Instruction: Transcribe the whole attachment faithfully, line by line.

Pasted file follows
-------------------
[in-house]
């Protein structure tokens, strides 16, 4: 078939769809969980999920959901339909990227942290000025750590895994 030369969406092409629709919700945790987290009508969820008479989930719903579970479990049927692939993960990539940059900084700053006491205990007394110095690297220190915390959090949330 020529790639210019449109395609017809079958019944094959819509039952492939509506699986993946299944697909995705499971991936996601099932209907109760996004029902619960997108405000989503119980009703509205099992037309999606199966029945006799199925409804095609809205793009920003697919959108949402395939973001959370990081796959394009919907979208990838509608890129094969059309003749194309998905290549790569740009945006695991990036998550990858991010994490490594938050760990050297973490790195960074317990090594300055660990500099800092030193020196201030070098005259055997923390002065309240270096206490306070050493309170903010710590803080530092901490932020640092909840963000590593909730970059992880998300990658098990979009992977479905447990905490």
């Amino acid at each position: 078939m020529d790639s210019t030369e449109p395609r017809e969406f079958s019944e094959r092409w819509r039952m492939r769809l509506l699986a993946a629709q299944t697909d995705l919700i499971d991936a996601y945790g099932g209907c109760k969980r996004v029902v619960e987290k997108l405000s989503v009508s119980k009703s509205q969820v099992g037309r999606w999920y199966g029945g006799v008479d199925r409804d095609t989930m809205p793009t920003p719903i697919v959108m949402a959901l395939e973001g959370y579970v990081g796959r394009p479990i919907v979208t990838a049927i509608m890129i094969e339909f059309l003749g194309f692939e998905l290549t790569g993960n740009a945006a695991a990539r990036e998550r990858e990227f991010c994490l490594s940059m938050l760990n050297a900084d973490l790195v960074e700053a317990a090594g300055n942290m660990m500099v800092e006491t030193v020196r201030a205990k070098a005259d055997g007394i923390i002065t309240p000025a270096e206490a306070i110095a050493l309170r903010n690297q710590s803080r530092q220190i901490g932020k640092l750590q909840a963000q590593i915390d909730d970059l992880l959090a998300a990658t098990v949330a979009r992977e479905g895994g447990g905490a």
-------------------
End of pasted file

[in-house]
């Protein structure tokens, strides 16, 4: 078939769809969980999920959901339909990227942290000025750590895994 030369969406092409629709919700945790987290009508969820008479989930719903579970479990049927692939993960990539940059900084700053006491205990007394110095690297220190915390959090949330 020529790639210019449109395609017809079958019944094959819509039952492939509506699986993946299944697909995705499971991936996601099932209907109760996004029902619960997108405000989503119980009703509205099992037309999606199966029945006799199925409804095609809205793009920003697919959108949402395939973001959370990081796959394009919907979208990838509608890129094969059309003749194309998905290549790569740009945006695991990036998550990858991010994490490594938050760990050297973490790195960074317990090594300055660990500099800092030193020196201030070098005259055997923390002065309240270096206490306070050493309170903010710590803080530092901490932020640092909840963000590593909730970059992880998300990658098990979009992977479905447990905490």
């Amino acid at each position: 078939m020529d790639s210019t030369e449109p395609r017809e969406f079958s019944e094959r092409w819509r039952m492939r769809l509506l699986a993946a629709q299944t697909d995705l919700i499971d991936a996601y945790g099932g209907c109760k969980r996004v029902v619960e987290k997108l405000s989503v009508s119980k009703s509205q969820v099992g037309r999606w999920y199966g029945g006799v008479d199925r409804d095609t989930m809205p793009t920003p719903i697919v959108m949402a959901l395939e973001g959370y579970v990081g796959r394009p479990i919907v979208t990838a049927i509608m890129i094969e339909f059309l003749g194309f692939e998905l290549t790569g993960n740009a945006a695991a990539r990036e998550r990858e990227f991010c994490l490594s940059m938050l760990n050297a900084d973490l790195v960074e700053a317990a090594g300055n942290m660990m500099v800092e006491t030193v020196r201030a205990k070098a005259d055997g007394i923390i002065t309240p000025a270096e206490a306070i110095a050493l309170r903010n690297q710590s803080r530092q220190i901490g932020k640092l750590q909840a963000q590593i915390d909730d970059l992880l959090a998300a990658t098990v949330a979009r992977e479905g895994g447990g905490a």